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The Scallion Pancake: From China to Denmark

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I’ve never liked scallion pancakes. Maybe it’s because the ones I’ve always had were as tough as rubber mats and as greasy as .99 cent pizza. Maybe because they’re usually just giant wedges of dough with some onion pieces floating around in them. Maybe because they always seems to be the blandest, safest choice at a Chinese restaurant. Maybe because they’re suffering from an identity crisis (Are they Chinese? Korean? Indian?). But then I had a dish at a Chinese restaurant that changed my mind, and one year later scallion pancakes appeared on my menu.

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Who invented the scallion pancake? They resemble paratha, the delicious Indian flatbread, and there’s been a case made that they were invented in Shanghai where Indian, Western, and Chinese influences came together. They’re also wildly popular in Korea where they’re called pajeon. But the scallion pancake that made me want to make scallion pancakes wasn’t a scallion pancake at all.

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About a year ago I took a trip to Flushing’s Golden Shopping Mall and stopped off at Wang Zhen Qing Zhen Xiao Chi and tried their Chive Pie. It was a pocket of fried dough stuffed with more fried bread and chives and it opened my eyes to the fact that, done right, onions could be the center of a dish. Usually people think they’re too strong to be eaten alone, but this was a strong argument for making them the centerpiece. This idea floated around in my head for a while, and suddenly one day I started thinking about scallion pancakes, and I quickly realized that they’d never work.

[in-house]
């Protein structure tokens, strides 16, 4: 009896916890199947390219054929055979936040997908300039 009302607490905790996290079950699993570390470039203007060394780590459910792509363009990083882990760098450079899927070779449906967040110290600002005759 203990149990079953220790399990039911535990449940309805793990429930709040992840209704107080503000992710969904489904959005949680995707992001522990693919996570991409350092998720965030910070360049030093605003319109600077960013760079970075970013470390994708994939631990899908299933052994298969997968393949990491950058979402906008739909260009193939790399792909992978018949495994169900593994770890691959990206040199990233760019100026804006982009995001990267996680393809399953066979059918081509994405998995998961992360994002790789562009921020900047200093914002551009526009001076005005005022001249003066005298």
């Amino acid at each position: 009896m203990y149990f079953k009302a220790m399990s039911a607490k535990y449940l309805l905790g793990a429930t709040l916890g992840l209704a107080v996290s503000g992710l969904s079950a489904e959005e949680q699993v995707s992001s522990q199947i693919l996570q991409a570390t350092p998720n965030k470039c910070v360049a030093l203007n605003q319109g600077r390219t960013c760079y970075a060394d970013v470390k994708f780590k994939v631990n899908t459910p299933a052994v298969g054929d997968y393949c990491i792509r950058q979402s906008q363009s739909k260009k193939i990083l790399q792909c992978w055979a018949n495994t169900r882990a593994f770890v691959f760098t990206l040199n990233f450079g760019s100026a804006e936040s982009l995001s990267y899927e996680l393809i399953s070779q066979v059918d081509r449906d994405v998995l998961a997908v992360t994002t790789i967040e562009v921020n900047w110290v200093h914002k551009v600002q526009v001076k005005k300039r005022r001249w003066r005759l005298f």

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Scallion pancakes aren’t actually pancakes since they’re made with dough, not batter. Because of that, and because they’re made of laminated dough, which is the process bakers use to make croissants, alternating layers of dough with layers of fat, there was no way I could make them during service, and there was no way I wasn’t making my scallion pancakes to order. And that led me to Denmark.

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One of the coolest things Denmark has produced (besides Hamlet, Lars von Trier, and Lars Ulrich) is the ebelskiver, a fat little savory (or sweet) pancake they make for the holidays. Not only that, but they’re made in ebelskiver pans, and that’s something I could get my hands on. I ordered three differently shaped pans and after a few weeks of testing I realized that the key to scallion pancakes was the ebelskiver solution and I picked my pan.

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I’ve been obsessed with smoking ever since I learned that smoking brings out incredibly diverse tastes in vegetables. Smoked mushrooms have an earthier quality, whereas smoked scallions take on an astringent bite. I decided to stuff my ebelskivers with a filling made of smoked scallions and onions and they have a crunchy, chewy, savory taste.

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I wanted to add a fresh punch to the plate, and so a salad of rough chopped herbs and grilled onions appeared, and I topped it with a fermented black been dressing. Fermented black beans tied into the Chinese theme of the dish, but they also bring a very dense layered flavor to a plate which I think is perfect for a dressing.